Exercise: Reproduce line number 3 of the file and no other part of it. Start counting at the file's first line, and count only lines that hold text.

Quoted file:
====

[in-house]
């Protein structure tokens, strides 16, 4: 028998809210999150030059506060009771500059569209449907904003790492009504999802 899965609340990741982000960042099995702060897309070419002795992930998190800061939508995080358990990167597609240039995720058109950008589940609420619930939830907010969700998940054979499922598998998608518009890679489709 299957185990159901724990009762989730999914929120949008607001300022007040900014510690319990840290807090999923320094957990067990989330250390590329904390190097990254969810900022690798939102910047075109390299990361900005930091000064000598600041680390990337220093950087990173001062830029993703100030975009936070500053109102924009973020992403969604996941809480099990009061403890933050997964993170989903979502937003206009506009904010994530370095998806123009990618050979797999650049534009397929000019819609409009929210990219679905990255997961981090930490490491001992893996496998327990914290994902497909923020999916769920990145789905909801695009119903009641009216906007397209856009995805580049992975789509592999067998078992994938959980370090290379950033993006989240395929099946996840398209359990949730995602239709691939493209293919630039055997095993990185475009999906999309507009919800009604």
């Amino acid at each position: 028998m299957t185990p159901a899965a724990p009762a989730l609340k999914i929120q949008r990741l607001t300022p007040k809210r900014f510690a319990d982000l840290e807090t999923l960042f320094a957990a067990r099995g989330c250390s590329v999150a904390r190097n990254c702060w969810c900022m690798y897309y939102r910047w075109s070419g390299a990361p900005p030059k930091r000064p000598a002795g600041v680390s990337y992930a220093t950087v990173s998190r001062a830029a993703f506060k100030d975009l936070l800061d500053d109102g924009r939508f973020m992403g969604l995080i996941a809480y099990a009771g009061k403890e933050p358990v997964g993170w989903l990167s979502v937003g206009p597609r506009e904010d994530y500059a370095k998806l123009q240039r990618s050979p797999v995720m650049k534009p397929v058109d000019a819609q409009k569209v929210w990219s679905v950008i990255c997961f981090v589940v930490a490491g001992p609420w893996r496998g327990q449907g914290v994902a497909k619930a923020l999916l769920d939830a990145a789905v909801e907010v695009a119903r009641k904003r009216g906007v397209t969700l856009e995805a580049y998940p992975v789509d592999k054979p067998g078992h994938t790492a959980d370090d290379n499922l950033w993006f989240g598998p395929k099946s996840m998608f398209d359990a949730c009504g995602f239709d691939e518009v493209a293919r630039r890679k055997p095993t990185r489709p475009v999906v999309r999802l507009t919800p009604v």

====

């Amino acid at each position: 028998m299957t185990p159901a899965a724990p009762a989730l609340k999914i929120q949008r990741l607001t300022p007040k809210r900014f510690a319990d982000l840290e807090t999923l960042f320094a957990a067990r099995g989330c250390s590329v999150a904390r190097n990254c702060w969810c900022m690798y897309y939102r910047w075109s070419g390299a990361p900005p030059k930091r000064p000598a002795g600041v680390s990337y992930a220093t950087v990173s998190r001062a830029a993703f506060k100030d975009l936070l800061d500053d109102g924009r939508f973020m992403g969604l995080i996941a809480y099990a009771g009061k403890e933050p358990v997964g993170w989903l990167s979502v937003g206009p597609r506009e904010d994530y500059a370095k998806l123009q240039r990618s050979p797999v995720m650049k534009p397929v058109d000019a819609q409009k569209v929210w990219s679905v950008i990255c997961f981090v589940v930490a490491g001992p609420w893996r496998g327990q449907g914290v994902a497909k619930a923020l999916l769920d939830a990145a789905v909801e907010v695009a119903r009641k904003r009216g906007v397209t969700l856009e995805a580049y998940p992975v789509d592999k054979p067998g078992h994938t790492a959980d370090d290379n499922l950033w993006f989240g598998p395929k099946s996840m998608f398209d359990a949730c009504g995602f239709d691939e518009v493209a293919r630039r890679k055997p095993t990185r489709p475009v999906v999309r999802l507009t919800p009604v």